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Development is not just about increasing growth and political and social rights. It is about creating self-sustaining institutions that liberate societies from low-level deprivation traps by increasing productivity, freedom, and cooperative interdependence. The MSc in Development Management gives you the theory and practical tools to drive such transformations forward by enabling you to understand why some societies have succeeded and others have failed.
The programme is built around a theory-led approach to the role of institutions and organisations in development, using both classical institutional theory and the new institutional economics. We go very deeply into the role of institutions in explaining the comparative statics of development (why some countries are rich and others
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2:1 degree or equivalent in any discipline, with social science or humanities an advantage
The London School of Economics and Political Science (LSE) offers you the opportunity to study the social sciences in an institution with a worldwide academic reputation, while enjoying the cultural, social and recreational facilities of one of the world’s greatest capital cities.Read more
I chose LSE because of the internationally recognized academic programs and its preeminent position among social science research institutions around the world. I look back on my time at LSE very favorably. In addition to loving my academic experience, the opportunity to build relationships with some of the most accomplished students from around the world was truly edifying.
At LSE, I worked on two live consultancy projects focused on financial development in Sub-Saharan Africa, and social innovation in Sri Lanka. I now work in the Mayor's Office in the Capital City of the State of Florida, the country's third largest state. I also serve as a lecturer in the College of Social Sciences and Public Policy at Florida State University.
The MSc Development Management is an interdisciplinary programme covering an array of development issues. I have gained many insights as to why nations fail, from both geographical and institutional perspectives. LSE is one of the top universities in the world and I am taught by some of the best brains in development. I have been lectured by Teddy Brett, Jean-Paul Faguet and Elliot Green amongst others.
In April (2018), I will be joining the Ashford Borough Council, where I will develop and implement their sustainable development strategy as their Environmental Project Manager. My MSc in Development Management provided me with the analytical skills, leadership capacities as well as in-depth knowledge about development policies to confidently undertake such a role. I will also be a Public Practice Associate where I will join a multidisciplinary cohort of built environment professionals to conduct collective research. I am thrilled to be using the rigorous research methods and critical thinking capabilities I was taught at the LSE to contribute to the fields of urban development and planning. My teachers and fellow students were, and continue to be, constant inspiration to grow, learn, and help shape a better world.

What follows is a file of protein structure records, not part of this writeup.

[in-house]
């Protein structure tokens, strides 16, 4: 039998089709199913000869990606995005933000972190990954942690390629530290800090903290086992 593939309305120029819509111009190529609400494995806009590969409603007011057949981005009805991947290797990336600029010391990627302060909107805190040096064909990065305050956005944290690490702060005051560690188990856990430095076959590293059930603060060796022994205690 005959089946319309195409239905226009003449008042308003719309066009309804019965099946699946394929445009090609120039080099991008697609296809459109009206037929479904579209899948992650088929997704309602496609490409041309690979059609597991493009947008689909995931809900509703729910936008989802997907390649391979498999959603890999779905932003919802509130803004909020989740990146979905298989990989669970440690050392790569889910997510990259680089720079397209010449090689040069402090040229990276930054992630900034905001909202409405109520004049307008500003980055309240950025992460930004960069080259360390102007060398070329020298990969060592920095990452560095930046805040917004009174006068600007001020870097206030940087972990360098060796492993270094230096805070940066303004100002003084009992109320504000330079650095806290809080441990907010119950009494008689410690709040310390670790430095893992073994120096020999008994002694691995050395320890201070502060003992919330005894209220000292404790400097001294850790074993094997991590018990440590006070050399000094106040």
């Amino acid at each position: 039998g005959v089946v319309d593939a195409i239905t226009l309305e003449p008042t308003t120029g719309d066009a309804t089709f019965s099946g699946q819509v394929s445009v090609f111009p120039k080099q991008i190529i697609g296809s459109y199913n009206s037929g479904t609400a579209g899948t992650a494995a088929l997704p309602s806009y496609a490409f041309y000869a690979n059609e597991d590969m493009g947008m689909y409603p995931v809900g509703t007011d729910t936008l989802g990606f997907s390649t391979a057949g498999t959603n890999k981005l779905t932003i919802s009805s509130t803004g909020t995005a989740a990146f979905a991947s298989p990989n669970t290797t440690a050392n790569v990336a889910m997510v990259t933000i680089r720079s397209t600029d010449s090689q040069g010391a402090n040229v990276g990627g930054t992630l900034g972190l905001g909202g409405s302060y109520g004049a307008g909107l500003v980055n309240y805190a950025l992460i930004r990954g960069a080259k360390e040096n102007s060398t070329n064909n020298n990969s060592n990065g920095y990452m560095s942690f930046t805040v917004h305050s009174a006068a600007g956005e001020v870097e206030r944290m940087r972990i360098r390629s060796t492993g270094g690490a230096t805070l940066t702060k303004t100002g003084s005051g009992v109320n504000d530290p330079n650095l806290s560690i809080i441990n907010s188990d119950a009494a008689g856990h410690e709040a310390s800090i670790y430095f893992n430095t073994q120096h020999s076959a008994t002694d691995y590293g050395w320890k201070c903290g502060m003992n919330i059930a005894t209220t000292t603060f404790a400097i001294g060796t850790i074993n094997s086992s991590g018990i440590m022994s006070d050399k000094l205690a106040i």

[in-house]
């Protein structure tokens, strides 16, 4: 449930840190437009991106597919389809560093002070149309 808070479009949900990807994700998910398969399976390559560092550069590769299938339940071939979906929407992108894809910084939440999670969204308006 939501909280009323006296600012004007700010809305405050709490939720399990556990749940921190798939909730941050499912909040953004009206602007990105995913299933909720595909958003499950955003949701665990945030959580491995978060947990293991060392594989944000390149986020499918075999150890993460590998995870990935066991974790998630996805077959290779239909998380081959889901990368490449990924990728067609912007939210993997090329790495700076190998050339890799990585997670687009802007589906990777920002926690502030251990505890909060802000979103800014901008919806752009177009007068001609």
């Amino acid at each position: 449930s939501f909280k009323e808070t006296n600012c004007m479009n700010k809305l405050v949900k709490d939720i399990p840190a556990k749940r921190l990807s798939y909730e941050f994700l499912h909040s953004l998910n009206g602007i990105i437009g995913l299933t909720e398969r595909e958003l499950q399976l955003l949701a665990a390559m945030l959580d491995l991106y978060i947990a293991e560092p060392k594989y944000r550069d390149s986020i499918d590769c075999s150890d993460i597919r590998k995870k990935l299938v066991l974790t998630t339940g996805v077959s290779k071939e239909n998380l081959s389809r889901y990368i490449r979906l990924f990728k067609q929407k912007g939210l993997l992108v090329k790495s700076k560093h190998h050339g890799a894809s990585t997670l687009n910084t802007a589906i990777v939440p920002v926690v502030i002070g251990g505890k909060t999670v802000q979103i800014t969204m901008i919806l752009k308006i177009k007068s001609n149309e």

Having worked 8 years in business consulting and pharmaceuticals, I wanted to pursue a career change for quite some time. After several job applications, I thought another master’s program could pave the way. It turned out that the LSE Development Management program was the only program with a real-live consultancy assignment, which was a perfect match for me, since I didn´t want to purely do academic studies. It turned out to be one of the best year´s in my life so far, getting completely new insights, food for thought and especially meeting these great people across all the globe and various backgrounds.
Now implementing education projects across all continents for the European Commission or the GIZ (German Development Corporation), I´m not only able to relate back to the things I learned at LSE, but also to access this tremendously rich network of my former fellow students, working in different areas of development. Just last week, when I visited a conference on digitalization and development in Geneva, one of my former friends at LSE lead one of the workshops there. All in all a very enriching and exciting experience I recommend to everyone either changing careers or early pursuing the development corporation path.
After graduating from the MSc Development Management in 2016, I joined the NCD Alliance, a civil society coalition tackling noncommunicable diseases globally as a capacity development officer, working directly with grassroots advocacy organisations in East Africa and elsewhere. Currently, I am a Children’s Rights and Business Specialist at Unicef UK, working to ensure UK businesses respect and promote children’s rights at home and abroad. Throughout this time, I have found the skills and confidence that I gained during my studies at the LSE International Development department to be an invaluable asset. Over and above the content of the classes and extracurricular opportunities available, the chance to join a community of fellow students - each with their own fascinating experiences and perspectives on development issues - was (and continues to be) a great source of knowledge and friendship.
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